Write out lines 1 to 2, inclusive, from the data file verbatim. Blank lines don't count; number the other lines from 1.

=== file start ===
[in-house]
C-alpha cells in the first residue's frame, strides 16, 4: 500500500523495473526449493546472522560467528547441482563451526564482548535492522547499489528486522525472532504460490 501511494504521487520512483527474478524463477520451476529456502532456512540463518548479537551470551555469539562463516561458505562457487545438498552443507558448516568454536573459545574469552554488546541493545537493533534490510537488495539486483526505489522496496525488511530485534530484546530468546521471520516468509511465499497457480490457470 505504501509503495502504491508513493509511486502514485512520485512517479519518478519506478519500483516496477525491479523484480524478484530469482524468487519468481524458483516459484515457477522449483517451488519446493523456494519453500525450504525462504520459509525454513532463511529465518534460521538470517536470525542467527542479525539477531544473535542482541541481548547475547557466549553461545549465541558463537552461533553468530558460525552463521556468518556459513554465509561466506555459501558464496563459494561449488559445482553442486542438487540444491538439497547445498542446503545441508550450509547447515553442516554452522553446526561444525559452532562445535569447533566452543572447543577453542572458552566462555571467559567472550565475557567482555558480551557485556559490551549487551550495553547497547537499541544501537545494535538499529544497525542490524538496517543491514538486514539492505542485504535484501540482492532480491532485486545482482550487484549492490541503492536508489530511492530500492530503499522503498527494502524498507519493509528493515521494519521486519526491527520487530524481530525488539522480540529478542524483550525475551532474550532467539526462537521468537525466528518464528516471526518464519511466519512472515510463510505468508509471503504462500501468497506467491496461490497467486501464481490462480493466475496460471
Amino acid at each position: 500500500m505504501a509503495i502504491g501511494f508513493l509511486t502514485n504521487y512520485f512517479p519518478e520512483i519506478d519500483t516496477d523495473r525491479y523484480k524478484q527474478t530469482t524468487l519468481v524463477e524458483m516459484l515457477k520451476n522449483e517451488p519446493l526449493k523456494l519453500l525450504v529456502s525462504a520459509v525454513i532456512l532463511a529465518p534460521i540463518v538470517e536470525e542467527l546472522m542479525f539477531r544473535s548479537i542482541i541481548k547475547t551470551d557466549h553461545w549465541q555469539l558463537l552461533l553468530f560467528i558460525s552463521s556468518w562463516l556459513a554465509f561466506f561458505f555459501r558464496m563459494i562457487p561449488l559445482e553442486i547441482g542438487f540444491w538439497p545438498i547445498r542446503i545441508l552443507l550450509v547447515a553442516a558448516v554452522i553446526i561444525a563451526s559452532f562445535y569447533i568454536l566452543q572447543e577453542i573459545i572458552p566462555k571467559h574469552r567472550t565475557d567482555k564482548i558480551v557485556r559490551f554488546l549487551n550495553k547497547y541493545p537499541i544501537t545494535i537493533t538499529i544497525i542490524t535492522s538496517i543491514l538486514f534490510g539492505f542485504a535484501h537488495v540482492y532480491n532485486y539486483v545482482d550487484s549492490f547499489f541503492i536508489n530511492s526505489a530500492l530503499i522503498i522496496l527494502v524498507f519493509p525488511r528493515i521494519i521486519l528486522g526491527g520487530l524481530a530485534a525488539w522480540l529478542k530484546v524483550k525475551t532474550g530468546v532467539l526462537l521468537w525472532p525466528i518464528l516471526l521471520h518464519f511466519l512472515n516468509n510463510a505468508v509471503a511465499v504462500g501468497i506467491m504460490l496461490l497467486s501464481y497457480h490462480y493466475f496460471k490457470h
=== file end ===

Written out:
[in-house]
C-alpha cells in the first residue's frame, strides 16, 4: 500500500523495473526449493546472522560467528547441482563451526564482548535492522547499489528486522525472532504460490 501511494504521487520512483527474478524463477520451476529456502532456512540463518548479537551470551555469539562463516561458505562457487545438498552443507558448516568454536573459545574469552554488546541493545537493533534490510537488495539486483526505489522496496525488511530485534530484546530468546521471520516468509511465499497457480490457470 505504501509503495502504491508513493509511486502514485512520485512517479519518478519506478519500483516496477525491479523484480524478484530469482524468487519468481524458483516459484515457477522449483517451488519446493523456494519453500525450504525462504520459509525454513532463511529465518534460521538470517536470525542467527542479525539477531544473535542482541541481548547475547557466549553461545549465541558463537552461533553468530558460525552463521556468518556459513554465509561466506555459501558464496563459494561449488559445482553442486542438487540444491538439497547445498542446503545441508550450509547447515553442516554452522553446526561444525559452532562445535569447533566452543572447543577453542572458552566462555571467559567472550565475557567482555558480551557485556559490551549487551550495553547497547537499541544501537545494535538499529544497525542490524538496517543491514538486514539492505542485504535484501540482492532480491532485486545482482550487484549492490541503492536508489530511492530500492530503499522503498527494502524498507519493509528493515521494519521486519526491527520487530524481530525488539522480540529478542524483550525475551532474550532467539526462537521468537525466528518464528516471526518464519511466519512472515510463510505468508509471503504462500501468497506467491496461490497467486501464481490462480493466475496460471